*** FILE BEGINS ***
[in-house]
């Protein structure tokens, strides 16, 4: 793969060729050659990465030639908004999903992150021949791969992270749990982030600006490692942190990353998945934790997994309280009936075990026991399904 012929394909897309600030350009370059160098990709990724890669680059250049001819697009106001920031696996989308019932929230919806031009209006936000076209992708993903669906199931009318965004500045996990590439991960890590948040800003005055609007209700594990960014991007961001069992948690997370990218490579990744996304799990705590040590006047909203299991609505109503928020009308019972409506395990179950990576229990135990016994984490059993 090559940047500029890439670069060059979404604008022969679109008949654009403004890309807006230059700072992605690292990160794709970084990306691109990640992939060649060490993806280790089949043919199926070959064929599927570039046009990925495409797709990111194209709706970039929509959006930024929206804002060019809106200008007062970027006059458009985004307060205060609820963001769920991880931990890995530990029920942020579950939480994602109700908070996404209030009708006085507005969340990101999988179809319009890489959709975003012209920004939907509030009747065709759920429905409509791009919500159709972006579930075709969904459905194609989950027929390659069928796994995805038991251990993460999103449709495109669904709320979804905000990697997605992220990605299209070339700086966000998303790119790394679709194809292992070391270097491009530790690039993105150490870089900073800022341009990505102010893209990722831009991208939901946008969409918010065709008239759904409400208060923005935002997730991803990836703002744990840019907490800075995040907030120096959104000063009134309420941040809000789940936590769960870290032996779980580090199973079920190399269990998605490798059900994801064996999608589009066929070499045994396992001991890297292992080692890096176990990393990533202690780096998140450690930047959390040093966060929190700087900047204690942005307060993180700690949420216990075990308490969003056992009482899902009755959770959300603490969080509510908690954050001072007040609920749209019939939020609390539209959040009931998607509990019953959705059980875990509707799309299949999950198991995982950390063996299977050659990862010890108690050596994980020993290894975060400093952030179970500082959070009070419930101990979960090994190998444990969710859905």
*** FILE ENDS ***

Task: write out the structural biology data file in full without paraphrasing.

[in-house]
């Protein structure tokens, strides 16, 4: 793969060729050659990465030639908004999903992150021949791969992270749990982030600006490692942190990353998945934790997994309280009936075990026991399904 012929394909897309600030350009370059160098990709990724890669680059250049001819697009106001920031696996989308019932929230919806031009209006936000076209992708993903669906199931009318965004500045996990590439991960890590948040800003005055609007209700594990960014991007961001069992948690997370990218490579990744996304799990705590040590006047909203299991609505109503928020009308019972409506395990179950990576229990135990016994984490059993 090559940047500029890439670069060059979404604008022969679109008949654009403004890309807006230059700072992605690292990160794709970084990306691109990640992939060649060490993806280790089949043919199926070959064929599927570039046009990925495409797709990111194209709706970039929509959006930024929206804002060019809106200008007062970027006059458009985004307060205060609820963001769920991880931990890995530990029920942020579950939480994602109700908070996404209030009708006085507005969340990101999988179809319009890489959709975003012209920004939907509030009747065709759920429905409509791009919500159709972006579930075709969904459905194609989950027929390659069928796994995805038991251990993460999103449709495109669904709320979804905000990697997605992220990605299209070339700086966000998303790119790394679709194809292992070391270097491009530790690039993105150490870089900073800022341009990505102010893209990722831009991208939901946008969409918010065709008239759904409400208060923005935002997730991803990836703002744990840019907490800075995040907030120096959104000063009134309420941040809000789940936590769960870290032996779980580090199973079920190399269990998605490798059900994801064996999608589009066929070499045994396992001991890297292992080692890096176990990393990533202690780096998140450690930047959390040093966060929190700087900047204690942005307060993180700690949420216990075990308490969003056992009482899902009755959770959300603490969080509510908690954050001072007040609920749209019939939020609390539209959040009931998607509990019953959705059980875990509707799309299949999950198991995982950390063996299977050659990862010890108690050596994980020993290894975060400093952030179970500082959070009070419930101990979960090994190998444990969710859905």